A man who lost his leg after playing rugby for the RAF believes his passion for sport has helped him recover from the devastating injury.
In 2001, Michael Mellon suffered a compact fracture while playing for the RAF in a match that changed his life forever.
After 12 operations in as many years, Mellon made the decision in 2013 to have his leg amputated.
Since then, he has competed at two Invictus Games and has recently started coaching the Kirkcaldy U14s team.
He said: “I would say that was one of the toughest decisions in my life I have ever had to make. I have been in pain for years and I went to see the consultant up in Dundee on several occasions.
“There are obviously downsides to having your leg taken off, but I was looking at the positives.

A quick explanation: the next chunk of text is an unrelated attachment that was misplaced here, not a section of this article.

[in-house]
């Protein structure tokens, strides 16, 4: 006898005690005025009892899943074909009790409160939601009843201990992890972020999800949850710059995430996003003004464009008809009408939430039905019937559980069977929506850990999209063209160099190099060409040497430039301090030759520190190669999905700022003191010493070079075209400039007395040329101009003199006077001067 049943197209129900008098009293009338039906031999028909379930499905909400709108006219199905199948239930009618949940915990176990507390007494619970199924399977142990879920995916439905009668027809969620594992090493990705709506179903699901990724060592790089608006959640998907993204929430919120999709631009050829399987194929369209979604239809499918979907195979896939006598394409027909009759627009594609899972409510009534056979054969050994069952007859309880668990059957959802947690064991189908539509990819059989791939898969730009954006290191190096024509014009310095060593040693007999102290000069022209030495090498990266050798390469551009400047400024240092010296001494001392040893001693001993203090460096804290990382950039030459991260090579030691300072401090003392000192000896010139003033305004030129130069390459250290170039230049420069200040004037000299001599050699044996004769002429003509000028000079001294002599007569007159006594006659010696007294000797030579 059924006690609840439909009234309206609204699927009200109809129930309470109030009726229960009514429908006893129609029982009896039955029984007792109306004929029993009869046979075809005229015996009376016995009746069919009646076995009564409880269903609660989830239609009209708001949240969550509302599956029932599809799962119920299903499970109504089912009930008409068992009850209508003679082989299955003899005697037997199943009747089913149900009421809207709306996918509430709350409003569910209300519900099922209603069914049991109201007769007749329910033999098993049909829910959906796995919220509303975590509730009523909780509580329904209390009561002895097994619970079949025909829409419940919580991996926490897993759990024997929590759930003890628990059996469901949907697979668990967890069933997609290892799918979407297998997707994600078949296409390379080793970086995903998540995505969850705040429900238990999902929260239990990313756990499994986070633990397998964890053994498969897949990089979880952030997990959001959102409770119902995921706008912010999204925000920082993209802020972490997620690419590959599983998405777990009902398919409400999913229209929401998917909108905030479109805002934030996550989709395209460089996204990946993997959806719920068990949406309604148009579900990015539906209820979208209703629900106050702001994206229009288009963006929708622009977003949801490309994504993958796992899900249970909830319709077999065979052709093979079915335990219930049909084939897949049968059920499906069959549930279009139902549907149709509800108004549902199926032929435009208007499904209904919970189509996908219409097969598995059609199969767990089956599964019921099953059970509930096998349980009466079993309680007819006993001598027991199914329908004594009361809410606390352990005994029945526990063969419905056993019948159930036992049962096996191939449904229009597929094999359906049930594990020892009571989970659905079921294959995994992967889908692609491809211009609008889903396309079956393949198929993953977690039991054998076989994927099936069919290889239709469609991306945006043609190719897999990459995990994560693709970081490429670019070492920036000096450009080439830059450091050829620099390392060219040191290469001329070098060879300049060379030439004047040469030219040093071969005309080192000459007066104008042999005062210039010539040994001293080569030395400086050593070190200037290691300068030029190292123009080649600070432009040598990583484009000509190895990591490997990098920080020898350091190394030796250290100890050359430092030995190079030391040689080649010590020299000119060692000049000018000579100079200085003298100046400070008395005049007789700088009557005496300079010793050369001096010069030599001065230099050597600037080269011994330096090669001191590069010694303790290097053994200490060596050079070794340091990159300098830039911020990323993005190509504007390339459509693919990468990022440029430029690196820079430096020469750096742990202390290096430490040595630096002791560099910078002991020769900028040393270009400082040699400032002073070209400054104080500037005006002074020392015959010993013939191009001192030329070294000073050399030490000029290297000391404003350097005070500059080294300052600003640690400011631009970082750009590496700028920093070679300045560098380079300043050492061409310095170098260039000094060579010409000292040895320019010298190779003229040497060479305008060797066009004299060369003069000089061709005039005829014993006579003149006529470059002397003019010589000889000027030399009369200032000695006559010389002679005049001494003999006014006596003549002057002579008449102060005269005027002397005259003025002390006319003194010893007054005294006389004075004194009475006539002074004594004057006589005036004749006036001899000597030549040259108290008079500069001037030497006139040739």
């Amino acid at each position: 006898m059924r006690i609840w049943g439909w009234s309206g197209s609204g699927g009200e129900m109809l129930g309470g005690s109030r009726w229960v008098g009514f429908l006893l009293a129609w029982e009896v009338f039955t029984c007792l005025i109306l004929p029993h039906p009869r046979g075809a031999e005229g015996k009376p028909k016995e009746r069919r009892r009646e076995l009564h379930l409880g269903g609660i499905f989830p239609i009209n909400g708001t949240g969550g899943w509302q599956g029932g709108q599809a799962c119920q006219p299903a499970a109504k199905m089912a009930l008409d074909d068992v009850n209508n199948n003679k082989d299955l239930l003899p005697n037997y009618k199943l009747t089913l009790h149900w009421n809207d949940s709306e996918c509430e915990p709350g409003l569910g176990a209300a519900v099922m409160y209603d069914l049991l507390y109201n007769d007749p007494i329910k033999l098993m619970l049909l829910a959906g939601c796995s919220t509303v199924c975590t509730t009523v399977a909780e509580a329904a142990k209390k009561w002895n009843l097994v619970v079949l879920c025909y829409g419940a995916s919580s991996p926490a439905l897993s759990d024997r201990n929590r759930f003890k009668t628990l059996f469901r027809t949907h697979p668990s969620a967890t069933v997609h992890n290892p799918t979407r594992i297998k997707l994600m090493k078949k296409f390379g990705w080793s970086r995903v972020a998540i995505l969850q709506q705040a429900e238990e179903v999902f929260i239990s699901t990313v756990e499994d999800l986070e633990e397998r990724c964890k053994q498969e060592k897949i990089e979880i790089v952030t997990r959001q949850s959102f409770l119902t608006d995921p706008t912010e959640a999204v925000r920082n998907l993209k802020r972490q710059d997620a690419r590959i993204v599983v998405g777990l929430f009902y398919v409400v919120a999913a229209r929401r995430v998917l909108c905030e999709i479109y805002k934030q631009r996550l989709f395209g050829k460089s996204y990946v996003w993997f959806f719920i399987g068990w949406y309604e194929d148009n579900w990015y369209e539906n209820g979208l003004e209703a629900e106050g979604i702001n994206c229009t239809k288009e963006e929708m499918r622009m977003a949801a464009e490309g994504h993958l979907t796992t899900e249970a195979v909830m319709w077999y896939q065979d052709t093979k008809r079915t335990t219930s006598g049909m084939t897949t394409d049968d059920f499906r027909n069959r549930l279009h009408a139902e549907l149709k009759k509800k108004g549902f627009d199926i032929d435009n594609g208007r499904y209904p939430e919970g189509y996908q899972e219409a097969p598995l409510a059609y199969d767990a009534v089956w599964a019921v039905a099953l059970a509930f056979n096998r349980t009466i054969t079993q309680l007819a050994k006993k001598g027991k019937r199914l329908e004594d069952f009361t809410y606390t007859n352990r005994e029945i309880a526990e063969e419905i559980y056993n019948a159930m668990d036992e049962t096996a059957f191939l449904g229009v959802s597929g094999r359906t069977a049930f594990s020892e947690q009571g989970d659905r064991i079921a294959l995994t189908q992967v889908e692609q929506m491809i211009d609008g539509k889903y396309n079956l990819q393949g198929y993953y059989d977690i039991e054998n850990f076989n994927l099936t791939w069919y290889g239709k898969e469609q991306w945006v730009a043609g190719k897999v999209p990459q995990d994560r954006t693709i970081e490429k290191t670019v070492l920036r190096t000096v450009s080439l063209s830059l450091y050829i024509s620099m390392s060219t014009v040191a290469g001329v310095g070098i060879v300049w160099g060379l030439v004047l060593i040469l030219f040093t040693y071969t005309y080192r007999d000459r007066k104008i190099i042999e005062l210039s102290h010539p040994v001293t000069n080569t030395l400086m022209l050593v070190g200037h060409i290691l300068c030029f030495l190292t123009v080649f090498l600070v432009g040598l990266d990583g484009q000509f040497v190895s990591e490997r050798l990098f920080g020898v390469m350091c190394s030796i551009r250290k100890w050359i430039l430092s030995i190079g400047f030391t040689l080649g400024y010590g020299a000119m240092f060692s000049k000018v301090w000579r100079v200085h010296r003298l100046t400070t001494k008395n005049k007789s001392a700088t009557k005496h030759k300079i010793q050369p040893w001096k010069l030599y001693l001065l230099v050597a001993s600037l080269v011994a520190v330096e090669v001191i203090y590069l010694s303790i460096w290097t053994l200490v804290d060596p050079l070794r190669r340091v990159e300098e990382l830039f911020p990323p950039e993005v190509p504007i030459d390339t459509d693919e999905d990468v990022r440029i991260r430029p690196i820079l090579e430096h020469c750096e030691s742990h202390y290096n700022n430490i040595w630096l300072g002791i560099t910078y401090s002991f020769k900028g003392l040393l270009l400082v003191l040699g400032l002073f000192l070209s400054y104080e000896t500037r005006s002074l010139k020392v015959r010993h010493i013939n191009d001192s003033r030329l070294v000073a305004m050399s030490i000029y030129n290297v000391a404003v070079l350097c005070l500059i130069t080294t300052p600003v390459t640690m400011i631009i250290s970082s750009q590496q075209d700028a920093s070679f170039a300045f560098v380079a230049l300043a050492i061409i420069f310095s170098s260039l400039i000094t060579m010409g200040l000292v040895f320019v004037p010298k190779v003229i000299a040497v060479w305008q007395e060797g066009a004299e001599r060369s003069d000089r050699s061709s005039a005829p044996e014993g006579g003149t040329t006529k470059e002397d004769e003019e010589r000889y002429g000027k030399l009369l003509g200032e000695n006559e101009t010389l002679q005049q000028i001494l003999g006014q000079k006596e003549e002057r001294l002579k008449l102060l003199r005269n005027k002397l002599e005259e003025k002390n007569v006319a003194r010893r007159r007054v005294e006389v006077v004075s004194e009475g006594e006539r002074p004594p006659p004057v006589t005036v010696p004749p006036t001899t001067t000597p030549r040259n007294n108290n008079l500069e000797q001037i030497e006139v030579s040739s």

“I’m glad I made the decision but it took two years to come to that decision. I had three young kids at the time and I was wheelchair-bound, not being able to wear a prosthetic at the time.
“Thankfully, everything worked out and I’m able to run around. It’s like I never lost my leg, to be honest.”
After his injury, Mellon suffered from depression but has won overall three silver medals and two bronze medals in his Invictus Games tournaments.
He believes the confidence from those experiences helped him mentally.
He said: “The biggest thing for me was the training camps and meeting up with the lads every weekend.
“The experience of going out to Toronto and Sydney was absolutely awesome. Everything with it from start to finish was super, but I missed the banter when I came out of the military.
“It’s changed my life to be getting back involved with sport.
“I was stuck in the house and not enjoying life at all. I was feeling sorry for myself, basically.”
Mellon is now focused on coaching and has seen some attention from his good work.
He has been nominated for a Soldiering On award after being involved in the Sporting Memories project, which helps people with dementia to reconnect.